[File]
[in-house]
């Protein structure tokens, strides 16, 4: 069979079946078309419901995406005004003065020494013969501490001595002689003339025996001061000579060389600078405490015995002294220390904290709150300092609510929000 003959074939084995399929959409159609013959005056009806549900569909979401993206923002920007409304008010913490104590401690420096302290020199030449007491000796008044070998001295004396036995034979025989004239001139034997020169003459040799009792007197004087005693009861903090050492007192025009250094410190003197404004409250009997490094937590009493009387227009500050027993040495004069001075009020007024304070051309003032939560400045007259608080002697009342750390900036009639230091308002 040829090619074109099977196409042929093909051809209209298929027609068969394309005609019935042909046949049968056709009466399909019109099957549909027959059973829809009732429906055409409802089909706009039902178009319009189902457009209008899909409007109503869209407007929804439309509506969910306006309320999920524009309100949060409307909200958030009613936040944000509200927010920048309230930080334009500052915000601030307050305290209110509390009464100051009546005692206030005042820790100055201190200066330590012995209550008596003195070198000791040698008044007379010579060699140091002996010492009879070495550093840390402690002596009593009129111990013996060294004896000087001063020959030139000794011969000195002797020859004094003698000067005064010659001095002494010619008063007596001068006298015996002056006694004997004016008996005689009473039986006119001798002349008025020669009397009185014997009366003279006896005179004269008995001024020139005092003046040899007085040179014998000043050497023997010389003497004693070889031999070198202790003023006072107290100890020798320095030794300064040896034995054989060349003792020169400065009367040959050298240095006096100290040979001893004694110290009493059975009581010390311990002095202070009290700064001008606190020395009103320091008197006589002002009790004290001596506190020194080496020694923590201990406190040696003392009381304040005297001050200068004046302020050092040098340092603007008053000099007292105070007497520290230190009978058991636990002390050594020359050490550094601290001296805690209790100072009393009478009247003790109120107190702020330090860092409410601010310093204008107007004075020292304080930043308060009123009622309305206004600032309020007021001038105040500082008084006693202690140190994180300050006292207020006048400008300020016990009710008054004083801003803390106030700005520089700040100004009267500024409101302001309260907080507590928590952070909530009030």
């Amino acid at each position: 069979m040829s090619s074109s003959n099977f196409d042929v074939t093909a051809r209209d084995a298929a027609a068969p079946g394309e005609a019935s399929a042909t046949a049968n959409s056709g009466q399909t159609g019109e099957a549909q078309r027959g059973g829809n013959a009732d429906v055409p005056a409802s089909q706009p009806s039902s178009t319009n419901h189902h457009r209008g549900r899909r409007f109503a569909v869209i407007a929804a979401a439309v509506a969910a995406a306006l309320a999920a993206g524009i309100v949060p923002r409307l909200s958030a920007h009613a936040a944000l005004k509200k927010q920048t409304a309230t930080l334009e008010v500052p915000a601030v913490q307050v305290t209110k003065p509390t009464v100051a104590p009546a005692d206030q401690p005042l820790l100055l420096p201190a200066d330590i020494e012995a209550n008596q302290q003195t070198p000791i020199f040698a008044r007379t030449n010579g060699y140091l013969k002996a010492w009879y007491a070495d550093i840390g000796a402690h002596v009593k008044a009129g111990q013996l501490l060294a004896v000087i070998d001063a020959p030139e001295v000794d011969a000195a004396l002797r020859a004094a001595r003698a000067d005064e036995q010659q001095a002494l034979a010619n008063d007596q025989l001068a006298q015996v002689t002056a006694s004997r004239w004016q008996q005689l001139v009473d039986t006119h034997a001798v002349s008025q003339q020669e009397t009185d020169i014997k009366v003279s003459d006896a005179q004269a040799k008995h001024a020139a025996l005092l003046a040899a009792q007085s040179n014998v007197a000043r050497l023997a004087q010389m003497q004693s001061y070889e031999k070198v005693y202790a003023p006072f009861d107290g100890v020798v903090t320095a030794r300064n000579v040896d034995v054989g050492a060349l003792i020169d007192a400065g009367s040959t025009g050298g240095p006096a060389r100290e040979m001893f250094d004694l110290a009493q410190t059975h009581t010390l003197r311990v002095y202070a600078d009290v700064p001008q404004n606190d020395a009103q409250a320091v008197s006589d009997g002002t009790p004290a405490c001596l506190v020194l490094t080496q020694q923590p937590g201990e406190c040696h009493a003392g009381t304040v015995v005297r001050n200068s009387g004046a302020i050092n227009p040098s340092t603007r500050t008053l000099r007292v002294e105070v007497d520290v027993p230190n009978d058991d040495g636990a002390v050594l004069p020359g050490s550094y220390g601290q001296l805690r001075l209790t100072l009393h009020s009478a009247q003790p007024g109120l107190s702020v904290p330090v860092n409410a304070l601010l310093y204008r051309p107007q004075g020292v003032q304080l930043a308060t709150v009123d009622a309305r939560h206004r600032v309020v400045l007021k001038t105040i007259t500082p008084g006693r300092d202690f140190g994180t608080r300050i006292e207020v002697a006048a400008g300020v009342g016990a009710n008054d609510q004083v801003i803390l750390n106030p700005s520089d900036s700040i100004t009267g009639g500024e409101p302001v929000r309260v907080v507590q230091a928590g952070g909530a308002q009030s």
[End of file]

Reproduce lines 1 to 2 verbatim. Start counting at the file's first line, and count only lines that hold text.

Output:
[in-house]
């Protein structure tokens, strides 16, 4: 069979079946078309419901995406005004003065020494013969501490001595002689003339025996001061000579060389600078405490015995002294220390904290709150300092609510929000 003959074939084995399929959409159609013959005056009806549900569909979401993206923002920007409304008010913490104590401690420096302290020199030449007491000796008044070998001295004396036995034979025989004239001139034997020169003459040799009792007197004087005693009861903090050492007192025009250094410190003197404004409250009997490094937590009493009387227009500050027993040495004069001075009020007024304070051309003032939560400045007259608080002697009342750390900036009639230091308002 040829090619074109099977196409042929093909051809209209298929027609068969394309005609019935042909046949049968056709009466399909019109099957549909027959059973829809009732429906055409409802089909706009039902178009319009189902457009209008899909409007109503869209407007929804439309509506969910306006309320999920524009309100949060409307909200958030009613936040944000509200927010920048309230930080334009500052915000601030307050305290209110509390009464100051009546005692206030005042820790100055201190200066330590012995209550008596003195070198000791040698008044007379010579060699140091002996010492009879070495550093840390402690002596009593009129111990013996060294004896000087001063020959030139000794011969000195002797020859004094003698000067005064010659001095002494010619008063007596001068006298015996002056006694004997004016008996005689009473039986006119001798002349008025020669009397009185014997009366003279006896005179004269008995001024020139005092003046040899007085040179014998000043050497023997010389003497004693070889031999070198202790003023006072107290100890020798320095030794300064040896034995054989060349003792020169400065009367040959050298240095006096100290040979001893004694110290009493059975009581010390311990002095202070009290700064001008606190020395009103320091008197006589002002009790004290001596506190020194080496020694923590201990406190040696003392009381304040005297001050200068004046302020050092040098340092603007008053000099007292105070007497520290230190009978058991636990002390050594020359050490550094601290001296805690209790100072009393009478009247003790109120107190702020330090860092409410601010310093204008107007004075020292304080930043308060009123009622309305206004600032309020007021001038105040500082008084006693202690140190994180300050006292207020006048400008300020016990009710008054004083801003803390106030700005520089700040100004009267500024409101302001309260907080507590928590952070909530009030």